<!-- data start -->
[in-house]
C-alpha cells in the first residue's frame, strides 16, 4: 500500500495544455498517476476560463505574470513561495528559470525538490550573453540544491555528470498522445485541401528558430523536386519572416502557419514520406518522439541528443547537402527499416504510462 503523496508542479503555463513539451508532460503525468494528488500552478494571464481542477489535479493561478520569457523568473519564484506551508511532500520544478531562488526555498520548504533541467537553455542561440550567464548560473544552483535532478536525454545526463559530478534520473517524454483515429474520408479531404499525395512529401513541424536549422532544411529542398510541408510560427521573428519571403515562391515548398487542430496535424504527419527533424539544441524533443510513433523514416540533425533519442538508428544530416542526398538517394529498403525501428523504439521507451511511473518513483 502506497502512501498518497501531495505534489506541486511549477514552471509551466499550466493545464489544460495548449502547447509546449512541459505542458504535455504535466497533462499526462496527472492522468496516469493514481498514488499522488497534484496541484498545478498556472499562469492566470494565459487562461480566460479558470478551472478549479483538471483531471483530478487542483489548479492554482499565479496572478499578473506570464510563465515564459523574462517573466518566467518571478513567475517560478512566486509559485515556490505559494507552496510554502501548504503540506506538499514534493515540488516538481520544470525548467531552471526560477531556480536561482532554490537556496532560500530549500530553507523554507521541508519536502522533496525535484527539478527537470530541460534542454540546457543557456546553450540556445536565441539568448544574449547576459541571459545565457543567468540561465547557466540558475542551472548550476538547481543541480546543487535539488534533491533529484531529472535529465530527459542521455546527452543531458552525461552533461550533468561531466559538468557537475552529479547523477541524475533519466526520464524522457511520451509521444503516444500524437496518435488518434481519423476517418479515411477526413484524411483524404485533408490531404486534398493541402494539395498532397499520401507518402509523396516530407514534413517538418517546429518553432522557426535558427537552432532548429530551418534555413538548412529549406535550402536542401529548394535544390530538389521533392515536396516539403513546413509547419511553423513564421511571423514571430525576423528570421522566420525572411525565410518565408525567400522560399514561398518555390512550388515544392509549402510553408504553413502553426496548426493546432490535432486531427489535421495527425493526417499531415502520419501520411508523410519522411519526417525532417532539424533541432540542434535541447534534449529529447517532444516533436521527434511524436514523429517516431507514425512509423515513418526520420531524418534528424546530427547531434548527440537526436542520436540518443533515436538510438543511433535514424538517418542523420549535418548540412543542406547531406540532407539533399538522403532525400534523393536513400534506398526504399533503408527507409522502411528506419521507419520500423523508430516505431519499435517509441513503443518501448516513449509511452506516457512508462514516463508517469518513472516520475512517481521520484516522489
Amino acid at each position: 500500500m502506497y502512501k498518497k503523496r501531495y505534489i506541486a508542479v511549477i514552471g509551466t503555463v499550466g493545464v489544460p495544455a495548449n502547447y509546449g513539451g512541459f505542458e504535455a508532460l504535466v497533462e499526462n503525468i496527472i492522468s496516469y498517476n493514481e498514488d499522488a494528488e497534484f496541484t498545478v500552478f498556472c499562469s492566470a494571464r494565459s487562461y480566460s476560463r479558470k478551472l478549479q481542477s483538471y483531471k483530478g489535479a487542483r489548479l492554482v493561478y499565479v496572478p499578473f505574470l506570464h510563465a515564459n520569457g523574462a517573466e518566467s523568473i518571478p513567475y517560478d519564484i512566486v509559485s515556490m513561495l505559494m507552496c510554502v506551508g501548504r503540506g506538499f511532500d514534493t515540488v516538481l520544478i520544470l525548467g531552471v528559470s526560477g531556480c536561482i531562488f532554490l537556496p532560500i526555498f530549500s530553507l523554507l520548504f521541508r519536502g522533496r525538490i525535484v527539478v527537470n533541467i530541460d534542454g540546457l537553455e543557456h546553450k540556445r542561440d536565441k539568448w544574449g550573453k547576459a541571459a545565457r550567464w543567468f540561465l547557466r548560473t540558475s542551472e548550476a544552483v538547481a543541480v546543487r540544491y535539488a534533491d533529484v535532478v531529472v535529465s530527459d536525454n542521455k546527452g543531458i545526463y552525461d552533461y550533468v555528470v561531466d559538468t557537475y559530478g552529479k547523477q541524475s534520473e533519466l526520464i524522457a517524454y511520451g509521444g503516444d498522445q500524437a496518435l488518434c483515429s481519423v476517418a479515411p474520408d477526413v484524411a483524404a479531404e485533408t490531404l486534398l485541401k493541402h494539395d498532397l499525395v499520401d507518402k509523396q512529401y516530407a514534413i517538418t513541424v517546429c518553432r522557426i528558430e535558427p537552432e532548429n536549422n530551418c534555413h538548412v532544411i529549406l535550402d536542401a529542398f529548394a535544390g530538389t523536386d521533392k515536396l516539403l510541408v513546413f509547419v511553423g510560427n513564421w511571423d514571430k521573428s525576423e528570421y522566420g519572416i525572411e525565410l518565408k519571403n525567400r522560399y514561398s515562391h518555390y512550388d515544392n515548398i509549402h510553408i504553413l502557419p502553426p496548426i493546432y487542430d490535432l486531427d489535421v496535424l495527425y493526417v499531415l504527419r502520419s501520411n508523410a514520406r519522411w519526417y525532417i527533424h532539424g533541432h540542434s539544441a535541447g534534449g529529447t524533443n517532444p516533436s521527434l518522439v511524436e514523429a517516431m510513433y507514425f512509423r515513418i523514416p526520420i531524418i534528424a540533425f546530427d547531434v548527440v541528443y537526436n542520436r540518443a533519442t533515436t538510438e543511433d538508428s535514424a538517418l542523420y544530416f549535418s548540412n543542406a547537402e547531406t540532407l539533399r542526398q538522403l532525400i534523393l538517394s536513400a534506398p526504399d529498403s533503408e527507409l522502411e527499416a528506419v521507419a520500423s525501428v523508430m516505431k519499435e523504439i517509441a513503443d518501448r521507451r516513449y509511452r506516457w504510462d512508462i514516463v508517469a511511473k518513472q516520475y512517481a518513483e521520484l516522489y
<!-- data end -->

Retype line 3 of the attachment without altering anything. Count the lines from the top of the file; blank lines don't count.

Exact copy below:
Amino acid at each position: 500500500m502506497y502512501k498518497k503523496r501531495y505534489i506541486a508542479v511549477i514552471g509551466t503555463v499550466g493545464v489544460p495544455a495548449n502547447y509546449g513539451g512541459f505542458e504535455a508532460l504535466v497533462e499526462n503525468i496527472i492522468s496516469y498517476n493514481e498514488d499522488a494528488e497534484f496541484t498545478v500552478f498556472c499562469s492566470a494571464r494565459s487562461y480566460s476560463r479558470k478551472l478549479q481542477s483538471y483531471k483530478g489535479a487542483r489548479l492554482v493561478y499565479v496572478p499578473f505574470l506570464h510563465a515564459n520569457g523574462a517573466e518566467s523568473i518571478p513567475y517560478d519564484i512566486v509559485s515556490m513561495l505559494m507552496c510554502v506551508g501548504r503540506g506538499f511532500d514534493t515540488v516538481l520544478i520544470l525548467g531552471v528559470s526560477g531556480c536561482i531562488f532554490l537556496p532560500i526555498f530549500s530553507l523554507l520548504f521541508r519536502g522533496r525538490i525535484v527539478v527537470n533541467i530541460d534542454g540546457l537553455e543557456h546553450k540556445r542561440d536565441k539568448w544574449g550573453k547576459a541571459a545565457r550567464w543567468f540561465l547557466r548560473t540558475s542551472e548550476a544552483v538547481a543541480v546543487r540544491y535539488a534533491d533529484v535532478v531529472v535529465s530527459d536525454n542521455k546527452g543531458i545526463y552525461d552533461y550533468v555528470v561531466d559538468t557537475y559530478g552529479k547523477q541524475s534520473e533519466l526520464i524522457a517524454y511520451g509521444g503516444d498522445q500524437a496518435l488518434c483515429s481519423v476517418a479515411p474520408d477526413v484524411a483524404a479531404e485533408t490531404l486534398l485541401k493541402h494539395d498532397l499525395v499520401d507518402k509523396q512529401y516530407a514534413i517538418t513541424v517546429c518553432r522557426i528558430e535558427p537552432e532548429n536549422n530551418c534555413h538548412v532544411i529549406l535550402d536542401a529542398f529548394a535544390g530538389t523536386d521533392k515536396l516539403l510541408v513546413f509547419v511553423g510560427n513564421w511571423d514571430k521573428s525576423e528570421y522566420g519572416i525572411e525565410l518565408k519571403n525567400r522560399y514561398s515562391h518555390y512550388d515544392n515548398i509549402h510553408i504553413l502557419p502553426p496548426i493546432y487542430d490535432l486531427d489535421v496535424l495527425y493526417v499531415l504527419r502520419s501520411n508523410a514520406r519522411w519526417y525532417i527533424h532539424g533541432h540542434s539544441a535541447g534534449g529529447t524533443n517532444p516533436s521527434l518522439v511524436e514523429a517516431m510513433y507514425f512509423r515513418i523514416p526520420i531524418i534528424a540533425f546530427d547531434v548527440v541528443y537526436n542520436r540518443a533519442t533515436t538510438e543511433d538508428s535514424a538517418l542523420y544530416f549535418s548540412n543542406a547537402e547531406t540532407l539533399r542526398q538522403l532525400i534523393l538517394s536513400a534506398p526504399d529498403s533503408e527507409l522502411e527499416a528506419v521507419a520500423s525501428v523508430m516505431k519499435e523504439i517509441a513503443d518501448r521507451r516513449y509511452r506516457w504510462d512508462i514516463v508517469a511511473k518513472q516520475y512517481a518513483e521520484l516522489y